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#acceptance and #recovery are not only possible. They are achievable too. We have #faith I’ve come a long way already. There’s still quite a way to go. I’ve had #mentalhealth difficulties for pretty much my entire life. There will probably always be strange things going on in this head. But I’ll live with what remains in another way that can’t be called #mentalillness because it won’t be so distressing. #mentalhealthrecovery #mentalhealthblogger #dissociativedisorder #dissociation #youareworthit #youareamazing #youcandoit #morelove #health #wellness #wellbeing #crayonart #grave #gravestone #restinpeace
I drew this 5 weeks ago. More precisely, Lucy, a child ego who is some kind of dissociative alter in my head drew this. It was a couple of days before I took my final tiny dose of a psychotropic drug. Yes, I’ve been drug free for a month having taken time to taper the doses as safely as I had patience for. For me, getting off the medication has been the best decision I could possibly have made about the pills. Please don’t take that as medication advice for anyone else. Just for me. I’m feeling more human and more like myself than I have in years and people comment about how much clearer my eyes look now. Withdrawal was shit. The side effects through withdrawal were horrible and a month on I’m still left with pretty wild insomnia which will ease off as my head gets more used to not having those drugs in it. The drugs cause biological changes and it takes time to recover from that.
A year ago I was suicidal and getting more suicidal by the day. Last autumn I was experiencing probably the worst mental health of my life. I honestly was more afraid than ever that I’d be dead by the end of the year.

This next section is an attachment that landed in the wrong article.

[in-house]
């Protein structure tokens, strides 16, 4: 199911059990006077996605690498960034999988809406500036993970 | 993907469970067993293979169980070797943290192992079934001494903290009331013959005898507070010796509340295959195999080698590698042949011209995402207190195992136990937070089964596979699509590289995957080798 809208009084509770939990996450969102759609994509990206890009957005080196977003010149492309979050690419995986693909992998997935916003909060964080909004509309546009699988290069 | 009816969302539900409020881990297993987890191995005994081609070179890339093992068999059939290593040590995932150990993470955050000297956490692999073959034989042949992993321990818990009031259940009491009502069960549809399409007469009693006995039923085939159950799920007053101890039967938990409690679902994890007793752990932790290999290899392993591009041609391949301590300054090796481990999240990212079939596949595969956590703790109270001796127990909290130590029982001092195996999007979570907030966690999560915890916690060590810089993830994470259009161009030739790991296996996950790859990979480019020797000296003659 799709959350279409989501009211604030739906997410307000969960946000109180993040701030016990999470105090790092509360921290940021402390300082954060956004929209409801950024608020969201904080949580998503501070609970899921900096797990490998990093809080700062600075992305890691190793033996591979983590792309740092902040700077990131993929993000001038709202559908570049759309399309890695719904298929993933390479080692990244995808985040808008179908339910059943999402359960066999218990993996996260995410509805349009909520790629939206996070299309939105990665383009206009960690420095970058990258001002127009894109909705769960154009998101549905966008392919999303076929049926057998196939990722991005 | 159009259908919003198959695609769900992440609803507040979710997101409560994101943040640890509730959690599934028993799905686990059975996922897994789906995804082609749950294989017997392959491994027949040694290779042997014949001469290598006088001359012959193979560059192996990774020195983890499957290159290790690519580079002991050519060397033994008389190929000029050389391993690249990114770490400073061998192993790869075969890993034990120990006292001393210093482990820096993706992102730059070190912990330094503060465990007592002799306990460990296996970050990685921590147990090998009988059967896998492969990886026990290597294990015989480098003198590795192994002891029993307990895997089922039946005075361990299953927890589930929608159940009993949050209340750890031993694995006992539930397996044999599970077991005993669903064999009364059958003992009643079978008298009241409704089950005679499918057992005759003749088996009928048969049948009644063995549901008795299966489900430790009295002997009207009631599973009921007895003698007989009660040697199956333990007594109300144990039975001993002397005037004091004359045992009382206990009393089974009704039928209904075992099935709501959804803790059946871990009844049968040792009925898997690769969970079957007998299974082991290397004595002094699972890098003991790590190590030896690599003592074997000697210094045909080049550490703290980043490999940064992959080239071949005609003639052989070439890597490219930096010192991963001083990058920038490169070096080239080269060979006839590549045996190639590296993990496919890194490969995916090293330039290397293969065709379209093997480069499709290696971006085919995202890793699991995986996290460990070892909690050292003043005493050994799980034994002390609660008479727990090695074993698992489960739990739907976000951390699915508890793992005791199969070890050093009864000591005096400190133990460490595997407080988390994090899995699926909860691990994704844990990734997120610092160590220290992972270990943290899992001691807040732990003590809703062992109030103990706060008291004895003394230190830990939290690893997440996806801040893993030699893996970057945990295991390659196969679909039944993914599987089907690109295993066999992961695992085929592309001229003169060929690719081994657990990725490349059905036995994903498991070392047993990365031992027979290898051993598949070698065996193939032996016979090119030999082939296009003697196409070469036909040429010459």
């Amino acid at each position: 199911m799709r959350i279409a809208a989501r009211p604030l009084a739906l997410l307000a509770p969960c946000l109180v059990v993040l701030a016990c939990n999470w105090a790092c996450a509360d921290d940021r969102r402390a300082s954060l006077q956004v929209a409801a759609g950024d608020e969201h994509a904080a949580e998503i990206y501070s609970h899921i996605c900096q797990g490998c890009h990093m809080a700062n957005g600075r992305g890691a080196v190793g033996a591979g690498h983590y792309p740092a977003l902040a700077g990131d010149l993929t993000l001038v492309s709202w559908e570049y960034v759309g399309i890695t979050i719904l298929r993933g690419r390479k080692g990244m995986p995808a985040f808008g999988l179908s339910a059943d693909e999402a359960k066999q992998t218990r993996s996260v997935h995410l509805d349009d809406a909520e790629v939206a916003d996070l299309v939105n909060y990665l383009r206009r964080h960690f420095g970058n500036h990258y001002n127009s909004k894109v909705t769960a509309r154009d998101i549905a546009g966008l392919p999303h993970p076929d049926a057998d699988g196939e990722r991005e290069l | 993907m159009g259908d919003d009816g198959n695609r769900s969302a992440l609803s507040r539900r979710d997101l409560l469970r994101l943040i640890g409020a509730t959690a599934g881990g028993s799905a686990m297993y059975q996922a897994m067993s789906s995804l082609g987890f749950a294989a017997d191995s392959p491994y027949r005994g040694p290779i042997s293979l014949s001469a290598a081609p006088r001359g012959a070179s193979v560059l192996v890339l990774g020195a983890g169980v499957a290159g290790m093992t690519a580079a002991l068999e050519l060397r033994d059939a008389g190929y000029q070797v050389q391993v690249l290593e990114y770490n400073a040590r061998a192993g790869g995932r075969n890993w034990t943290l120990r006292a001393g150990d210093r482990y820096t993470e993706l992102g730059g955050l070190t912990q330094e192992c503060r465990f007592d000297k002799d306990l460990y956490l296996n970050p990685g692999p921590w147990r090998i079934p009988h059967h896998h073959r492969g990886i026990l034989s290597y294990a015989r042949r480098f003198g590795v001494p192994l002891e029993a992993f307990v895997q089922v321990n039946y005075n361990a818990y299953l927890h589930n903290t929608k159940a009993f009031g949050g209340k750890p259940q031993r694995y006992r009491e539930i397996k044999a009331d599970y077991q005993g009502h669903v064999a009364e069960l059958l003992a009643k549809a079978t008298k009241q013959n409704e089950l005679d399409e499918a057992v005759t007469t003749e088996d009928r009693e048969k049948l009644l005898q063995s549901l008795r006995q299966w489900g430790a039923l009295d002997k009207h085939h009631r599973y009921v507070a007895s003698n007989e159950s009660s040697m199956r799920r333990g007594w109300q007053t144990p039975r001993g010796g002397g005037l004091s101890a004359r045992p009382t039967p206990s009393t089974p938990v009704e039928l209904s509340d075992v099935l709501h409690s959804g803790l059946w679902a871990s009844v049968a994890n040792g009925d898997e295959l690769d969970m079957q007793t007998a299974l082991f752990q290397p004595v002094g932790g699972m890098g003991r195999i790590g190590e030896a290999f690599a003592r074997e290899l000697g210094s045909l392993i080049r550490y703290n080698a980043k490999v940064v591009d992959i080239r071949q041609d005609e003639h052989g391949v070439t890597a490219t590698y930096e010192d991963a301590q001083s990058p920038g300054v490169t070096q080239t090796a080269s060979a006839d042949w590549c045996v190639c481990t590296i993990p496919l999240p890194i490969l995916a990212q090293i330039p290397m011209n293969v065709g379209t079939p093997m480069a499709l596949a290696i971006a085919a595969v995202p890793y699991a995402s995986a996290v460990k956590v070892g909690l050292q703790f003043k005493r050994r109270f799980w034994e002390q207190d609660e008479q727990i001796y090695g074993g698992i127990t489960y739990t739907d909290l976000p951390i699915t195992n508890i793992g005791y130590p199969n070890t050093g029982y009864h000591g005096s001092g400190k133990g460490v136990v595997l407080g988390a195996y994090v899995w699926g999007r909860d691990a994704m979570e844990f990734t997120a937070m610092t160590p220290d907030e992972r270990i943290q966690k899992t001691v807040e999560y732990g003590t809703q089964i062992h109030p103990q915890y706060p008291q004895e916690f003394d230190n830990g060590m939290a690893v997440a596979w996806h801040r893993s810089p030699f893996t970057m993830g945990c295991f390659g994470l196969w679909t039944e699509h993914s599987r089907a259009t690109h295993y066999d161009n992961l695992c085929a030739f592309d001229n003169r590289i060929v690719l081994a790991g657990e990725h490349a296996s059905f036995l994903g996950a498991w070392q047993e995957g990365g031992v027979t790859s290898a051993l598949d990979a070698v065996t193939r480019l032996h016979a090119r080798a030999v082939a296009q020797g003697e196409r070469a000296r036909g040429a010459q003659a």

I stayed alive. Thankfully. Partly through sheer bloody-minded stubbornness.
This year has been about recovery. It’s been tough. I’ve had suicidal thoughts nearly every day. Far less in the last month. I’ve now started to have days in which I don’t say the words, “I want to die,” which is very pleasing. The hallucinations continued to be dreadful for much of the year. Right now they’re pretty much absent. I still have issues, anxieties, mood swings, lows, frustrations and so on – doesn’t everyone? – but right now I’m doing mentally better than I have in a very long time and better than I ever have in terms of what I believe may be possible.
This year has been lots of work. Every day. Even on the days when the work has been to not treat myself badly on the days when I’ve not been able to do a thing.
I am determined that the words on the tombstone will be correct.
I have the second half of my dissociative disorder assessment this week. There are issues in this head (such as the picture being drawn by a dissociative alter) that aren’t exactly average but which I refuse to pathologise or medicalise any longer. For me, the medical view has failed dismally and repeatedly. Because I have no definable or detectable medical illness, no matter what psychiatry says. The place I’m being assessed won’t pathologise me either which is a massive relief.